Time for diving

 

 

 

So last time we posted was when we were attempting to leave Lochinvar national park with the bees doing there best to prevent us. We hit the bad road back to Lusaka with the right side of the radiator hanging onto three cable ties, left side still intact.. We enquired at the gate about the roads and were directed to a slightly better road back to Monze and the tar road to Lusaka.

We stopped a few kilometres outside the gate to donate our friend Michelle Louw’s books and reading aids to the Hankunkula Primary school; it was great to see the appreciation from the kids and teacher towards her small gesture.

Hankunkula Primary School, Monze

Hankunkula Primary School, Monze

Kareen took on the road with the patience and expertise of a star off-road driver. We made it back to the tar road with the radiator in tacked and cable ties still holding everything in place. Never have the sound of well functioning radiator fans cooling off the engine given us so much comfort.

So we headed North West to Lusaka. The tar road felt like heaven after the dongas and corrugated gravel of the last few days. The road north was relatively devoid of animals, but there were a lot of big trucks transporting good, which is a clear indication of a growing Zambia, unfortunately it puts a lot of strain on the infrastructure.  We ran into quite a few detours on the road with big sections being fixed by Chinese engineering firms.

We reached Lusaka around 14:00 and found someone to look at the radiator. The drivers in Lusaka are probably the most inconsiderate that I have seen. Everyone just push in, no one gives way and indicators are unused. (they probably broke the indicator leaver off when they bought the vehicle) I adopted the same style quickly, as this was the only way to get anywhere. We found camping at the Pioneer campsite and chatted to the owner Paul, whom referred us to a very reliable mechanic at a company called Henson’s.  They welded our radiator back into it’s original place within a few hours, while we chilled in the nearby mall, the Manda Hill Mall.  This mall has all the South African shops you can think of, from Woolworths to Shoprite, Spur, Wimpy, just to name a few, even the toilets are a exact copy of Tygervalley Mall in Cape Town.

With the Caddy ready for the road we headed west out of Lusaka with Kafue National Park as our end destination. Due to the near total lack of road signs and some bad advice we got lost leaving Lusaka. Realising our error after about 35 km, we reverted to using our GPS, something we don’t often do. We had to drive back to Lusaka to get on the right road out. (M4 for those who are interested)  As the sun was setting we found camping next to the road at Isha Mbingo’s kraal and settled in for the evening. The next morning, we got up  at sunrise. We stop to change money at Barclays Bank (which looked like two shipping containers with air-conditioning) and filled up the petrol tank in the small town called Mambwe.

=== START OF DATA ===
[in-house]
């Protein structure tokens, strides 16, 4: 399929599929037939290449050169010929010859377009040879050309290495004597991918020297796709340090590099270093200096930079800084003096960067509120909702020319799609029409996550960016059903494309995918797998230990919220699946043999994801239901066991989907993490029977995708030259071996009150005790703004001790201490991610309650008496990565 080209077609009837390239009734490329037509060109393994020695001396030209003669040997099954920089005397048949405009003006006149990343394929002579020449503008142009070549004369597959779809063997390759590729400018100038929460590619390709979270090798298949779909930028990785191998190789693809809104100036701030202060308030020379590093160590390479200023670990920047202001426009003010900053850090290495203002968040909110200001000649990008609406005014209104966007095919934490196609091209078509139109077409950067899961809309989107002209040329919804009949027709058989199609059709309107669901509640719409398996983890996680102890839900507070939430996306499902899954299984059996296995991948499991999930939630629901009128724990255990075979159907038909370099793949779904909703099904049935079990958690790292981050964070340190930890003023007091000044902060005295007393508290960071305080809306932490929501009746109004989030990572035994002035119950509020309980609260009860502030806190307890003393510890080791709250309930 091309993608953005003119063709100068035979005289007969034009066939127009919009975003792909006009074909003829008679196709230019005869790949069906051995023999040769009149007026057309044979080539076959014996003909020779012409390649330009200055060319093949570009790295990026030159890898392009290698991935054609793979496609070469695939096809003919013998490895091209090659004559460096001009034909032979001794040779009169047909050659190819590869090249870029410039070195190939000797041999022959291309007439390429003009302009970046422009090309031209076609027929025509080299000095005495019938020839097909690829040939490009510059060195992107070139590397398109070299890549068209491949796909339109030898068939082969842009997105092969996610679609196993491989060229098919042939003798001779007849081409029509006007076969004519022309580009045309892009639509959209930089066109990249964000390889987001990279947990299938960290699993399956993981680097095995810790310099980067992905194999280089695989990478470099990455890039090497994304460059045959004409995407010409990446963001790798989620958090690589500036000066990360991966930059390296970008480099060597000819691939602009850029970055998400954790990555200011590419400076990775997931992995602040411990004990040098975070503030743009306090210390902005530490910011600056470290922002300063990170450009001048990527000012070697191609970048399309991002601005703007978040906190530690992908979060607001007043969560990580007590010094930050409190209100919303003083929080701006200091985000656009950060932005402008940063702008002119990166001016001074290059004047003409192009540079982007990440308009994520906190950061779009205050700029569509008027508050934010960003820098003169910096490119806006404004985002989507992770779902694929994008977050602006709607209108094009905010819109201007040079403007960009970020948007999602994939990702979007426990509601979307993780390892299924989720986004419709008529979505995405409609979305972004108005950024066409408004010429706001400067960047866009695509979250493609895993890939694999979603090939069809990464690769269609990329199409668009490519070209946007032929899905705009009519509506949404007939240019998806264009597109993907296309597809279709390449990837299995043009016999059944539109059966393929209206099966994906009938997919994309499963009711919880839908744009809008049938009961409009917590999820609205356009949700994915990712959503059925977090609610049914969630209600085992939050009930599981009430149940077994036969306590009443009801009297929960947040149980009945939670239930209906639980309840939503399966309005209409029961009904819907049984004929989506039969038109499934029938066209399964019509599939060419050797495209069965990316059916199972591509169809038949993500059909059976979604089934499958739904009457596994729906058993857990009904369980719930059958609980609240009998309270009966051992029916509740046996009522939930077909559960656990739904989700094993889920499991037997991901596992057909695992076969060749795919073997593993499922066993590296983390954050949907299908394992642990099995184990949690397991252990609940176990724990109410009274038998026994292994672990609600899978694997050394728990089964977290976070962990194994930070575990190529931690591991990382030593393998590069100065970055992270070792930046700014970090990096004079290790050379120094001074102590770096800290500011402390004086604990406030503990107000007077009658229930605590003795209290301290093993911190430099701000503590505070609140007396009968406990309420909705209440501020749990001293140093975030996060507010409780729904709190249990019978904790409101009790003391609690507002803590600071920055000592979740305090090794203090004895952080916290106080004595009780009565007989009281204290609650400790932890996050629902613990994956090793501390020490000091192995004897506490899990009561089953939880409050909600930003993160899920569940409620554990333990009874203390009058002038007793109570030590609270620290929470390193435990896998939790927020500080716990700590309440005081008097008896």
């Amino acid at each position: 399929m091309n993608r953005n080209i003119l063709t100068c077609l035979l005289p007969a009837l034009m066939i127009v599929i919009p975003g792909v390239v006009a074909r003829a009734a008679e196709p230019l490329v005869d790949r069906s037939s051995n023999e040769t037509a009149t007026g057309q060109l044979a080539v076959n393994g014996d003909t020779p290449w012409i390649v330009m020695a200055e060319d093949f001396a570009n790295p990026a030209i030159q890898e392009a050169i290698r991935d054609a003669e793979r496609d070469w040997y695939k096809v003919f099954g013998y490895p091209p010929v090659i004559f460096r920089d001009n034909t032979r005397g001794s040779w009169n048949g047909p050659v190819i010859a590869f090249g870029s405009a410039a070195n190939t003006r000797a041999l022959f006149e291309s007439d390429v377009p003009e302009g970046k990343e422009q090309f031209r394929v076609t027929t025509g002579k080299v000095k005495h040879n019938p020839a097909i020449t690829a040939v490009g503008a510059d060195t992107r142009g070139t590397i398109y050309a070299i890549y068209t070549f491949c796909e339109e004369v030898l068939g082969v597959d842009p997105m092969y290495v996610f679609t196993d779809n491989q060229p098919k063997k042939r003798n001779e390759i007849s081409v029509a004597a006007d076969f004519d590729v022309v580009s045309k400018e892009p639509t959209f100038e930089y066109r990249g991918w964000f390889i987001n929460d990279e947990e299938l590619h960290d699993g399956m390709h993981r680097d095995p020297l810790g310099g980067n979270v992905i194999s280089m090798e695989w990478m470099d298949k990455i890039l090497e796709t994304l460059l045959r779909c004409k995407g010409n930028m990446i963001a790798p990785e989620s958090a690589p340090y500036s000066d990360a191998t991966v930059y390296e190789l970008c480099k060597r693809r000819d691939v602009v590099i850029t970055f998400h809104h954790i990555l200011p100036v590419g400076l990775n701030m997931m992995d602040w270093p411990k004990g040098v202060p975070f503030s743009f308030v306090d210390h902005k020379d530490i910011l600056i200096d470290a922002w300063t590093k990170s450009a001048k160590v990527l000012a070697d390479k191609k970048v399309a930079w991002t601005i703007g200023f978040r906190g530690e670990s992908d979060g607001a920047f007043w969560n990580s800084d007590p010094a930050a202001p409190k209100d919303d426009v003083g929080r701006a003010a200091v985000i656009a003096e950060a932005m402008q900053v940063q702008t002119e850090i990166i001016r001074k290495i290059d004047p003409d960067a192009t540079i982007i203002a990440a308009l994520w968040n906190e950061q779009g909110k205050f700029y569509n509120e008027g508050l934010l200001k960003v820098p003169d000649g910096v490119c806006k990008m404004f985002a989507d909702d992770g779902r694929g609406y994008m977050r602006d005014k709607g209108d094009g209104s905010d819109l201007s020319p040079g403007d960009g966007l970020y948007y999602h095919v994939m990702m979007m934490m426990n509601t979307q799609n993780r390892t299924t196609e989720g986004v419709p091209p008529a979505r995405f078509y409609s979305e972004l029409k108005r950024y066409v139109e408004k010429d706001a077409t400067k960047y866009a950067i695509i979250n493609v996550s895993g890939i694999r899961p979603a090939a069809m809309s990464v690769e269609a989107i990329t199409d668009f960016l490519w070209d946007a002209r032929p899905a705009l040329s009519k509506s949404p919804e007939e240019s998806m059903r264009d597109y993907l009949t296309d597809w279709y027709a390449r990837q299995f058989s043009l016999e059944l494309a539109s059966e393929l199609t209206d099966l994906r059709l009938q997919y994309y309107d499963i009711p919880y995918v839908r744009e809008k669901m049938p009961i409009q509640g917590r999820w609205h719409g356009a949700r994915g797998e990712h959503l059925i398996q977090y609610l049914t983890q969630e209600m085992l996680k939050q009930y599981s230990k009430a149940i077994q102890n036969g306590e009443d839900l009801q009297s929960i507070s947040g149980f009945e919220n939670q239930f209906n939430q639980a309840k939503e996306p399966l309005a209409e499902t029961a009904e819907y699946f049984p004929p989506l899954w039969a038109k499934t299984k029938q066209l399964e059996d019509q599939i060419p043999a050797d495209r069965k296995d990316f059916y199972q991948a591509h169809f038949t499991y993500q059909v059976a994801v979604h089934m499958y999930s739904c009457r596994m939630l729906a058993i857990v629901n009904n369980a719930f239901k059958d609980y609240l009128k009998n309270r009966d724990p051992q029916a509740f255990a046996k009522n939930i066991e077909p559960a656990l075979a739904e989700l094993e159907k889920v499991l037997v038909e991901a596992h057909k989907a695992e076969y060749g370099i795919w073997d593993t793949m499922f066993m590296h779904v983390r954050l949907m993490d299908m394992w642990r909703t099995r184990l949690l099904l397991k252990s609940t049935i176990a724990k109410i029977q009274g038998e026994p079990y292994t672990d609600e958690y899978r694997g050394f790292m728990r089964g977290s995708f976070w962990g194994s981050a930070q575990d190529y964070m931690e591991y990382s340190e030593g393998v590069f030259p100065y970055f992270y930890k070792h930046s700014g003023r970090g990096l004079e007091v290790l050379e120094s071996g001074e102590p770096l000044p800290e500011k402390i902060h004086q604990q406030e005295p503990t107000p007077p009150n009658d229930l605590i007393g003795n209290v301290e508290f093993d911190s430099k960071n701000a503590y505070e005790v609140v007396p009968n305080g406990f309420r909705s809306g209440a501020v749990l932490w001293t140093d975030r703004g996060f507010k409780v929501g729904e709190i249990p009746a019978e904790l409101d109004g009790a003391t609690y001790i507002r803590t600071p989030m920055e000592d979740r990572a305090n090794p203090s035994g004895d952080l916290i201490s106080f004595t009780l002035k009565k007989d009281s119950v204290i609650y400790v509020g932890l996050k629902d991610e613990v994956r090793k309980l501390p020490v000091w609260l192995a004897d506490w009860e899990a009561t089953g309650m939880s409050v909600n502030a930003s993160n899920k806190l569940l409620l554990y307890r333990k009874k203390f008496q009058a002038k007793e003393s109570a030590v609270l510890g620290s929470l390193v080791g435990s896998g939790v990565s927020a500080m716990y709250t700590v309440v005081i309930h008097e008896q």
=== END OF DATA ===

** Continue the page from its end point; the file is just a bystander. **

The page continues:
After about 120km of tar road we took on the worst gravel road, what we called the road through hell, to Itech Techi on the border of the Kafue national park. The road was 118km of donga and pot holes, It took us 3H30 to cover it. Kareen calmly drove the road, with her main focus to keep our Caddy in one piece. We arrived at Itechi Techi without shaking any teeth loose and the Caddy still in one piece, or so we thought…. We found a fantastic camp site at the New Kalakala Lodge next to the Itechi Techi Lake.

Itechi Techi Lake

Itechi Techi Lake

At New Kalala lodge we also met Uncle Henry, the night watchmen, who made us the biggest campfire ever seen, to make a potjie. (Stew in a cast iron pot)  We mentioned to Henry that we had 100 school books (for writing) and pens that we want to donate, but do not want to give enough for just one class.  He initially wanted to introduce us to a teacher at Itechi Techi Primary, but in the end one of the school council members came along.  The primary school housed 88 students and we decided to donate all of the books.  The area again is very remote and people are extremely poor.  A tip of 5 Zambian Kwatcha means a lot to them but to us it is only R10.  It is still difficult to decided whether you want to give extra and to whom, in the end we found it best to speak to older people in the community.  We booked an afternoon game drive into Kafue national park, and discovered that our VW caddy has developed a nose bleed, also know as a cracked sump and was leaking oil slowly. This would mean we would have to add oil regularly, get it fixed in Lusaka or fix it our selves. We decided on the later option.